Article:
Once a speaker has been invited, the university is obligated to act reasonably to ensure the speaker is able to safely address the audience, free from disruption or violence. UNLV has discretion in its regulation of “time, place, and manner” of speech, meaning the university may set parameters, such as changes to venue, to ensure the university can successfully conduct its business operations and classes and effectively uphold public safety.

UNLV cannot cancel an event if the administration, faculty, staff, or the university community disagrees with the speaker’s views. This would violate First Amendment rights and the rights of whomever invited the speaker to campus. Only those who invited the speaker have the authority to rescind the invitation. The Supreme Court has made clear that public institutions like UNLV cannot prevent speech on the grounds that it may provoke a hostile response. Stopping speech before it occurs is called “prior restraint,” and prior restraints of speech are almost never permitted from a legal perspective. The safety of our students is our top priority and the university will take all available precautions to keep our UNLV community safe.

“Time, Place, and Manner” Restrictions

The Supreme Court has determined that public entities like UNLV have discretion in regulating the “time, place, and manner” of speech on their property. This essentially provides UNLV with the ability to set parameters for engaging in speech, including where and when it can take place, but not the content. Time, place, and manner parameters ensure the university can successfully conduct its business operations and classes and effectively uphold public safety.

Read UNLV’s Policy on Speech and Advocacy in Public Areas.

Hate Speech

The term “hate speech” does not have a legal definition in the United States, but it often refers to speech that insults or demeans a person or group of people on the basis of attributes such as race, religion, ethnic origin, sexual orientation, gender, or different ability. There is no “hate speech” exception to the First Amendment. This speech is only illegal if it falls into the categories outlined above in “What the First Amendment Does and Does Not Protect.” In fact, on many occasions, the Supreme Court has explicitly held that prohibitions or punishments for “hate speech” violate the First Amendment.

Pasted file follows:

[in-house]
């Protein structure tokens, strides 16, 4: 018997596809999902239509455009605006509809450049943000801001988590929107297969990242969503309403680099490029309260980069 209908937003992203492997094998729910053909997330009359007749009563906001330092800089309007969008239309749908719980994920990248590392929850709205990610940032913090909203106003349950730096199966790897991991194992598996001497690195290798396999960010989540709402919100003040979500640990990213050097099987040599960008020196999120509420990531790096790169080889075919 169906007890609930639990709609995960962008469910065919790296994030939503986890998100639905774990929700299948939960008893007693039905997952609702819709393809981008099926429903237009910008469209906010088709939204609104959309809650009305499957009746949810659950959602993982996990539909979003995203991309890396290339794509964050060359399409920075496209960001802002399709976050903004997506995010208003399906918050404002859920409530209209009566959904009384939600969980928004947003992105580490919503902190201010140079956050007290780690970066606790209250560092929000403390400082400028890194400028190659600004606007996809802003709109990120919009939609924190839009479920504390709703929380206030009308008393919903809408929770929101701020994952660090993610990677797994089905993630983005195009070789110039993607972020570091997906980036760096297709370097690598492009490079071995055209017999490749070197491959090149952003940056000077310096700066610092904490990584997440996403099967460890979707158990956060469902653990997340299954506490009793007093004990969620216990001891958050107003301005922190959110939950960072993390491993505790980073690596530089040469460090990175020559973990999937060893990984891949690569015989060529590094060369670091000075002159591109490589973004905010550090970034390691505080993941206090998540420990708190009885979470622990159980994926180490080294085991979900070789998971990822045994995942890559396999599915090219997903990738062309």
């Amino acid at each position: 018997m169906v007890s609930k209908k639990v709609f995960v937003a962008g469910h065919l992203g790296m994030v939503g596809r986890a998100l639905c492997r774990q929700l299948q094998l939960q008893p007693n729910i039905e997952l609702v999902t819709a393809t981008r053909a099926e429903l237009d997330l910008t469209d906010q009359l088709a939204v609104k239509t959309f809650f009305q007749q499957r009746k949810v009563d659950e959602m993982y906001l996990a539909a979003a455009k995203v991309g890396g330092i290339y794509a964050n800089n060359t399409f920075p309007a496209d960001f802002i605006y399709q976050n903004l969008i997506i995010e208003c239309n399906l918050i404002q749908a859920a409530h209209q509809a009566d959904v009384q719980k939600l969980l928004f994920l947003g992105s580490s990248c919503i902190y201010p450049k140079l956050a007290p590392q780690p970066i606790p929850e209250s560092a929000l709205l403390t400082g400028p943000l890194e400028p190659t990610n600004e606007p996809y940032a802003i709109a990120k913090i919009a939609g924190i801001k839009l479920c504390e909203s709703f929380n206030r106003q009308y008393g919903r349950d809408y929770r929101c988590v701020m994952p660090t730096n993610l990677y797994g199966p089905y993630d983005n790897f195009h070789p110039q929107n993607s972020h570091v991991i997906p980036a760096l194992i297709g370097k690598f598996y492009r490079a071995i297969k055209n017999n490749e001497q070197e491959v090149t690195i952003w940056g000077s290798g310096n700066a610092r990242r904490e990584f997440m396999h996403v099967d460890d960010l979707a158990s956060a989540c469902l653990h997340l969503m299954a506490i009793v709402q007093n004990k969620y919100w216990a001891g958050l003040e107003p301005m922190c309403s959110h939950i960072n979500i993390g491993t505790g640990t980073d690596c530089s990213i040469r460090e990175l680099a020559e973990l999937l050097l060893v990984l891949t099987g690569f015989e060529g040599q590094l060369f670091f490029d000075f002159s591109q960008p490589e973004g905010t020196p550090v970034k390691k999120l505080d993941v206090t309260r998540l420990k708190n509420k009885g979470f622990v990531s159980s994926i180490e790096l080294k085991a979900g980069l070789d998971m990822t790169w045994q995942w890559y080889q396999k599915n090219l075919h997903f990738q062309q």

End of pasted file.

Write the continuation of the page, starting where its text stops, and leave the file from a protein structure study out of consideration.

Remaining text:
Certain speakers have been known in the past to say things that single out individuals from underrepresented communities based on their identity, such as individuals who are transgender or undocumented. Such statements are still largely protected by the United States Constitution and the university cannot exclude speakers on this basis. While it is legally bound to permit such speakers to use public spaces on its campus, UNLV is deeply committed to fostering a university community where all members are supported, feel safe and thrive. UNLV is very proud to have earned the designations of a Title III & Title V Minority Serving Institution (MSI), a Hispanic Serving Institution (HSI), and an Asian American, Native American, and Pacific Islander Serving Institution from the U.S. Department of Education.